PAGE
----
KPI Partners Blog

Handy Date Session Variables in OBIEE

Posted by KPI Partners News Team on Sat, Sep 10, 2011 @ 09:20 PM

By Kurt Wolff

It is often convenient to set a number of session variables to capture date values that you use repeatedly in your queries. For example, if you have weeks that end on Saturday, you might want to have the date of the most recent Saturday in a session variable, called perhaps PREVIOUSSATURDAY. You can then use that session variable as the default date value in your queries – for example, “Periods”.”Date” = VALUEOF(NQ_SESSION.PREVIOUSSATURDAY).

Assume today is June 10. Using the convention that weeks begin on Sunday (adjust accordingly if that’s not the case for your enterprise), we can think of Current, Previous, and Next weeks.

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Since you are going to be setting these date variables using physical SQL in initialization blocks, the SQL issued will be specific to the database platform you are using. For Oracle, you could write:



trunc(sysdate) - to_char(sysdate,'D')+1 CurrentSunday

, trunc(sysdate) - to_char(sysdate,'D')+2 CurrentMonday

, trunc(sysdate) - to_char(sysdate, 'D')+7 CurrentSaturday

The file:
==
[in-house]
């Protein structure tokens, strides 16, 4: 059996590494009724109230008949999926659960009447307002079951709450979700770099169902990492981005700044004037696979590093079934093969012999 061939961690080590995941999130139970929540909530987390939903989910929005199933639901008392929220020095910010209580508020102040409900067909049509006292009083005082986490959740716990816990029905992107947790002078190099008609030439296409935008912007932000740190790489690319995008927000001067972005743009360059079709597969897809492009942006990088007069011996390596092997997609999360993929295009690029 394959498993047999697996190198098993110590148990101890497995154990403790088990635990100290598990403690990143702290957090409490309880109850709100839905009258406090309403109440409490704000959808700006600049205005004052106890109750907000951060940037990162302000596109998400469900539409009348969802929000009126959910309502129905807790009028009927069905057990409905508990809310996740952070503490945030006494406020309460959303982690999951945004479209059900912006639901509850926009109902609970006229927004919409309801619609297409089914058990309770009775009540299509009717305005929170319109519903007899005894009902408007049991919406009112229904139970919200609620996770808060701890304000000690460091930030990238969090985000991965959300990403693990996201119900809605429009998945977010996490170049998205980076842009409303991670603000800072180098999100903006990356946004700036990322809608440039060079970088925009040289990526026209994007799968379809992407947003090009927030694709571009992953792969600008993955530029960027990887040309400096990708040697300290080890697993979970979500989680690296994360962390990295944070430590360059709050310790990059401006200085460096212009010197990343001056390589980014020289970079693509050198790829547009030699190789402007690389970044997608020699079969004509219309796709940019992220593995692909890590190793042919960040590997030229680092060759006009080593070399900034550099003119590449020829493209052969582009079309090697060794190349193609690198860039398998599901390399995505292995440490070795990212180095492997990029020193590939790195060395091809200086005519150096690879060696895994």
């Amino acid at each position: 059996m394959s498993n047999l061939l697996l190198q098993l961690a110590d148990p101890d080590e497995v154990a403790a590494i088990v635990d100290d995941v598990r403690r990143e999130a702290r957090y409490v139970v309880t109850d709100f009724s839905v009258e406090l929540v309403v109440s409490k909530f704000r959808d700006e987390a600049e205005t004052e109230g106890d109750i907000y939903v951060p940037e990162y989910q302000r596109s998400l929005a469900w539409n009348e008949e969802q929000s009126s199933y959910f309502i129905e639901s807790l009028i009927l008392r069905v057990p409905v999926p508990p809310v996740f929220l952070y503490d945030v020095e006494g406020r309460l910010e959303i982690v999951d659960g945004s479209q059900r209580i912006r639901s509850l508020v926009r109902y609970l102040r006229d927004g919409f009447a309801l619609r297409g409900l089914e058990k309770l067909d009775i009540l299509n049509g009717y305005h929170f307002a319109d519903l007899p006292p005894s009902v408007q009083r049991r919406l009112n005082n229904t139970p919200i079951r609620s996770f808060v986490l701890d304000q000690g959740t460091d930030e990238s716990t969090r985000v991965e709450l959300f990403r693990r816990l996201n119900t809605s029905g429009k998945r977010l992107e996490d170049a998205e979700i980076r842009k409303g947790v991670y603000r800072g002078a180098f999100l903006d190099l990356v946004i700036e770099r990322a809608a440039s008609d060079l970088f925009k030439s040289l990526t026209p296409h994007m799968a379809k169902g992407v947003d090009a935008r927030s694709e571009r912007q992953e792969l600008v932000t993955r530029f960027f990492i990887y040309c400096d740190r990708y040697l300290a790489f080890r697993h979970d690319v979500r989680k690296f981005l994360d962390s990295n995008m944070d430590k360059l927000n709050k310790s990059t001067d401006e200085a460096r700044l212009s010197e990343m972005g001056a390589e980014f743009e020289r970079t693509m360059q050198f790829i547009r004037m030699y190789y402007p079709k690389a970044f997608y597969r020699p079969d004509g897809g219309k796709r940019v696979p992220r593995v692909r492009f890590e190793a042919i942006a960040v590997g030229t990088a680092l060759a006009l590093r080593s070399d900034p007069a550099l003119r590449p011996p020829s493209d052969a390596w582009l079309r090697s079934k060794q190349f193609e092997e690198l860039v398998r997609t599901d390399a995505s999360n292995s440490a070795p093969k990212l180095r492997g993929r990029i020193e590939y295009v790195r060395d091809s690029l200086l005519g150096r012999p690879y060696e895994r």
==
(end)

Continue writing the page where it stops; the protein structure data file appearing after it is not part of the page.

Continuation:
, trunc(sysdate) - to_char(sysdate,'D')+8 NextSunday

, trunc(sysdate) - to_char(sysdate,'D') PreviousSaturday

, trunc(sysdate) - to_char(sysdate,'D')+2-8 PreviousSunday

, trunc(sysdate) - to_char(sysdate,'D')+2-7 PreviousMonday

, cast(to_char(trunc(sysdate), 'YYYY') as INT) CurrentYear

, Cast(to_char(trunc(sysdate), 'YYYY')-1 as INT) PreviousYear

, add_months(trunc(last_day(sysdate)),-1) + 1 CurrentMonthFirstDay

, last_day(trunc(sysdate)) CurrentMonthLastDay

, add_months(TRUNC(last_day(sysdate)),-2) + 1 PreviousMonthFirstDay

, case when last_day(SYSDATE) = SYSDATE then TRUNC(SYSDATE) else add_months(TRUNC(last_day(sysdate)),-1) end LASTDAYCOMPLETEMONTH

from dual;

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If you are using a calendar that’s different from the normal “Gregorian” calendar (i.e. a fiscal calendar) that you have stored in a Periods table, you can write the analogous SQL for that calendar. You won't be able to use the Oracle date functions for many of the values you want, but you can still write the SQL to return the values according to the fiscal periods in your calendar using different methods.

Tags: Kurt Wolff, Oracle BI, Blog

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